Welcome to Studio Saturday! Each week one of our contributors gives you a sneak peek into their studio, creative process or inspirations. We ask a related question of our readers and hope you'll leave comments! As an incentive we offer a free prize each week to bribe you to use that keyboard. The following week we choose a random winner. Last weeks winner is Christine Damm Congratulations! You have one of Heather's floral beads. Send us an e-mail with your address and we will get it right out to you.
This week we are in the studio with Jennifer Heynen of Jangles.
Hi there, Well we have a bit of a theme running here with studio Saturdays. It's funny I was already working on my post for this week when I read Heather's studio post from last week. Heather is debating whether a wholesale line of jewelry would be right for her. I actually am working on my wholesale line as we speak. I will be at the Buyers Market of American craft for my sixth year in February. So I am in full gear getting my line together. I actually started out making jewelry to wholesale with my beads. This was eight years ago. After the first show customers kept wanting to buy my beads individually. I gave in a few years later and boy am I glad I did. I still really enjoy my line of jewelry and it's a lot of fun to work on throughout the year, but making beads is my real love. So this week I thought I would show you a little about my line and show you how I go about designing it. The picture above is a section of my work table, it is covered in jewelry and beads, they are all in various stages of being turned into jewelry.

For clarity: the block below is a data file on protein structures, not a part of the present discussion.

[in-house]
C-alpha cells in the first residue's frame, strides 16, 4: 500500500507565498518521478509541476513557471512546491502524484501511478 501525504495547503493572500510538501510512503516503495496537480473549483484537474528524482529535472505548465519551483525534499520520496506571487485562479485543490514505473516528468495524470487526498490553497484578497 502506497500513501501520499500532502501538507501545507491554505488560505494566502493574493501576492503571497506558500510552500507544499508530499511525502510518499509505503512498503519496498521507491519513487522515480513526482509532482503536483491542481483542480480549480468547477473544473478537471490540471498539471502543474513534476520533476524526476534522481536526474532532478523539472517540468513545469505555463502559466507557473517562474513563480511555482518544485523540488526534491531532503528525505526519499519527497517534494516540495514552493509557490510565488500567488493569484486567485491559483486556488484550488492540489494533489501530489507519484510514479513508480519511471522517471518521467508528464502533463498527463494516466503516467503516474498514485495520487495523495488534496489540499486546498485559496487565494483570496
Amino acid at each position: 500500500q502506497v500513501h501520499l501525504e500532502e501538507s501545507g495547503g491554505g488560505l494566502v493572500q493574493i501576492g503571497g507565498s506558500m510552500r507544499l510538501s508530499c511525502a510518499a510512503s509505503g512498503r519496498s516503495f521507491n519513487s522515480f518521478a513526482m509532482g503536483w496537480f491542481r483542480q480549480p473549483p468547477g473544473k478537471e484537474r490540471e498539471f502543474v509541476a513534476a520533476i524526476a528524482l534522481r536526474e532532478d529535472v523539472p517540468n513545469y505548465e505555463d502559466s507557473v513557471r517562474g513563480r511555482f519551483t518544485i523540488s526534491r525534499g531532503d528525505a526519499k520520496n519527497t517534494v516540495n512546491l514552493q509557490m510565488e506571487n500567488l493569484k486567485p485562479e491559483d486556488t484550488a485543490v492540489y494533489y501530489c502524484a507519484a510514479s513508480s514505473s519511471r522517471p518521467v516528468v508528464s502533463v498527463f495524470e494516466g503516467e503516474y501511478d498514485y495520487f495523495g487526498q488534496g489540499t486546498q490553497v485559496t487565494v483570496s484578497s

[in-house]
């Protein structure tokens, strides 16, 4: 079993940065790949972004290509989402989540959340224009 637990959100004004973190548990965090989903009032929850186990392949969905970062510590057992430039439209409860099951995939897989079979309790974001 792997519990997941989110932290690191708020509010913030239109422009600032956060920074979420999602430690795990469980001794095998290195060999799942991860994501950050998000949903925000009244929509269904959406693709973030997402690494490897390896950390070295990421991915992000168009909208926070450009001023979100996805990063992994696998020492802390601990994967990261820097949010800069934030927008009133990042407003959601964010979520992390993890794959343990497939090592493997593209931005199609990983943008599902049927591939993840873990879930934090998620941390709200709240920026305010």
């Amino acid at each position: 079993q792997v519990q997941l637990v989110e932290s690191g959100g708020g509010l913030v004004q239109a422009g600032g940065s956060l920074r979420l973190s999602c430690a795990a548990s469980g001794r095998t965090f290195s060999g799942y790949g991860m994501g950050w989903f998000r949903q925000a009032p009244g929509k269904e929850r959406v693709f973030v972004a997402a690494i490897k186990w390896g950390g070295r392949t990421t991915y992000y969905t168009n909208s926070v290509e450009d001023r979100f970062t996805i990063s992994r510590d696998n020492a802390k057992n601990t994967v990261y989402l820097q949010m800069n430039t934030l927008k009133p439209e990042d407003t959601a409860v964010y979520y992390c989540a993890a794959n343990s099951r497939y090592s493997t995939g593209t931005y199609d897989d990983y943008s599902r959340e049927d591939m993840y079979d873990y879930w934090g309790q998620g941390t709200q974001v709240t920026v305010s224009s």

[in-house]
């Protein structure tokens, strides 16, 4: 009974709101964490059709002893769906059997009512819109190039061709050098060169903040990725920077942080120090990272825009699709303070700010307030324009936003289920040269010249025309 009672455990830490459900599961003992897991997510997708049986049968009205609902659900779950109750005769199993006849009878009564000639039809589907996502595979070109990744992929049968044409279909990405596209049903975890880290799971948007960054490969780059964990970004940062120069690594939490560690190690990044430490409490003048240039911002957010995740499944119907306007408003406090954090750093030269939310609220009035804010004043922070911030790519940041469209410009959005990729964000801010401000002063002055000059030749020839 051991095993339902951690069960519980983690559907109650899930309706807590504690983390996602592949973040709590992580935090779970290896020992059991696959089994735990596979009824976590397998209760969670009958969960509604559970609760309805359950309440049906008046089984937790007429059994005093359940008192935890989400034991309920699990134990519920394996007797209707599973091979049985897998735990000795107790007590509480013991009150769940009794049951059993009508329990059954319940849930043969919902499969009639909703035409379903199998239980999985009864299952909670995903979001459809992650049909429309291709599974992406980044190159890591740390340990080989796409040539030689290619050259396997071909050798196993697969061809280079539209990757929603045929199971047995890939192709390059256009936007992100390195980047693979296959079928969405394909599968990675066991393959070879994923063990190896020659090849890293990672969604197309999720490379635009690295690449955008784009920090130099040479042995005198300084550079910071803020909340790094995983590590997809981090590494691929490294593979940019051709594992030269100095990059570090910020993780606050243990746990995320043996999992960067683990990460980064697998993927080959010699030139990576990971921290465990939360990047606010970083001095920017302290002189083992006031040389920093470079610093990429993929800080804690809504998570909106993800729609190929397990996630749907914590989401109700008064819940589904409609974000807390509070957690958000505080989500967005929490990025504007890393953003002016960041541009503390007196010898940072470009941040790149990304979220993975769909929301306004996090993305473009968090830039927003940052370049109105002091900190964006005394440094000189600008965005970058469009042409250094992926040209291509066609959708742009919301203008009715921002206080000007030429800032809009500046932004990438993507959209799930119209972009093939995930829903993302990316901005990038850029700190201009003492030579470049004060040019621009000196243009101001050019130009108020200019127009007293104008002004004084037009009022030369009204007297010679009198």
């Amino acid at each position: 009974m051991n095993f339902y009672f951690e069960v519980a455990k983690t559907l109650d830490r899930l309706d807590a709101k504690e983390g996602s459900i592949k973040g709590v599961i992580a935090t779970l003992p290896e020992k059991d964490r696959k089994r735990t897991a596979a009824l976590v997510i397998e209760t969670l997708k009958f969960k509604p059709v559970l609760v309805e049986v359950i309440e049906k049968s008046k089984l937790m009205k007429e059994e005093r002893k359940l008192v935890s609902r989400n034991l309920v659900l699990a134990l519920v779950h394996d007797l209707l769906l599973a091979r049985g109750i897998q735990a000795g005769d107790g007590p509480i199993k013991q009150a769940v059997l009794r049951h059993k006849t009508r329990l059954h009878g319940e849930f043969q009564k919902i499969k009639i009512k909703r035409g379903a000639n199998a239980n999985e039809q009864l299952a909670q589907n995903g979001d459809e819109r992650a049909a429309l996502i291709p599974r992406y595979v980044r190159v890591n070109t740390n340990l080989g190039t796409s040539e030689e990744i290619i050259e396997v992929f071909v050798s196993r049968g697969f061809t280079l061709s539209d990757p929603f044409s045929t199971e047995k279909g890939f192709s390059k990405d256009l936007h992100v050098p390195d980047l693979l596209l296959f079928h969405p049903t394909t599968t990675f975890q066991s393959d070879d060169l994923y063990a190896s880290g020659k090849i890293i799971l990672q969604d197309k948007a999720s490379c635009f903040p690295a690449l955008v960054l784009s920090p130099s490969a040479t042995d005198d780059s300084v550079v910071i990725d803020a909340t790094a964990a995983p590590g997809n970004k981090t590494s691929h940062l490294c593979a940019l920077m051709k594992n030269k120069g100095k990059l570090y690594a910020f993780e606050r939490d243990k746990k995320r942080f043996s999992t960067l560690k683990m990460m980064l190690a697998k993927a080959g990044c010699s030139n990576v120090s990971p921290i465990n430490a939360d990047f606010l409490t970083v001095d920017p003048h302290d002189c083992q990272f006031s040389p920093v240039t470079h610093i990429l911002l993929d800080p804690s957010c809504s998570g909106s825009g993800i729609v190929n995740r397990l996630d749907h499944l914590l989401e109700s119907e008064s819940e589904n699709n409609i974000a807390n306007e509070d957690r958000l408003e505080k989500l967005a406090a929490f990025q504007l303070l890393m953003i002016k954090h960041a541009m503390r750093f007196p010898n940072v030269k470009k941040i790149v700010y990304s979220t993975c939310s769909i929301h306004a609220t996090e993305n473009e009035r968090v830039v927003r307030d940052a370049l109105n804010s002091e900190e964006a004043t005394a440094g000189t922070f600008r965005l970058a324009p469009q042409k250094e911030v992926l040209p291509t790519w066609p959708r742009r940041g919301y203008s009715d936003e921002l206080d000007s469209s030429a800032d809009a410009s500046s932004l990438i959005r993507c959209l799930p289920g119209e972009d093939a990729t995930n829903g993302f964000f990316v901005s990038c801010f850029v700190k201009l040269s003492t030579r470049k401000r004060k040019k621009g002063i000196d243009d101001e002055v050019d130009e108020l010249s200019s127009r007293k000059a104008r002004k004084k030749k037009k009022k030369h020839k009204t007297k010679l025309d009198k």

I always go back and look at my jewelry orders throughout the year to see what sold the most. I make sure I keep my best sellers in my line from year to year. I like to have 3-5 styles of necklaces in my line. I try to make them different price points. A few high end show stopping designs and then some more practical every day kind of necklaces. I also like to have a smaller pendant type piece too. Once I get these 3-5 designs figured out and I am happy with how they look. I will expand on the color choices. I like to have 4-6 choices for each style necklace. In the photo below you can see here are five of my everyday necklaces.
Once the necklaces are designed, you must have coordinating bracelets and earrings. Whether you like to match or not, the stores and their customers will want matching. Stores like to have a nice coordinated group in their display. As you can see below, here are the bracelets I have designed to go with the necklaces above.
I have then made earrings to go with the necklaces also.
This is one of my smaller pendants, they also have matching earrings, but then they coordinate with the other bracelets and earrings for mixing and matching.
So you can probably see why my table is covered with jewelry. I need to keep everything out where I can see it. This way I know if I need one more pair of earrings or a necklace etc. It takes a lot of work to get a line going but once you have some good basics it's always fun to add new work. I make sure that 30-50 percent of my work is new at the show. Stores and Galleries like to have new and fresh inventory. This gets their customers excited.
Once my jewelry is designed, I have to photograph it and get it made into a catalog and line sheet. I will hand these out at the show and mail them out to previous customers. Oh and then there is the display, and shipping it all to the show, as you can see the to-do list is very long right now for the Buyer's Market....
This weeks question is do you have a consistent line or style of jewelry that you sell? Do you find it easier to work on variations of the same best-selling designs or do have to make something new each time you sit down?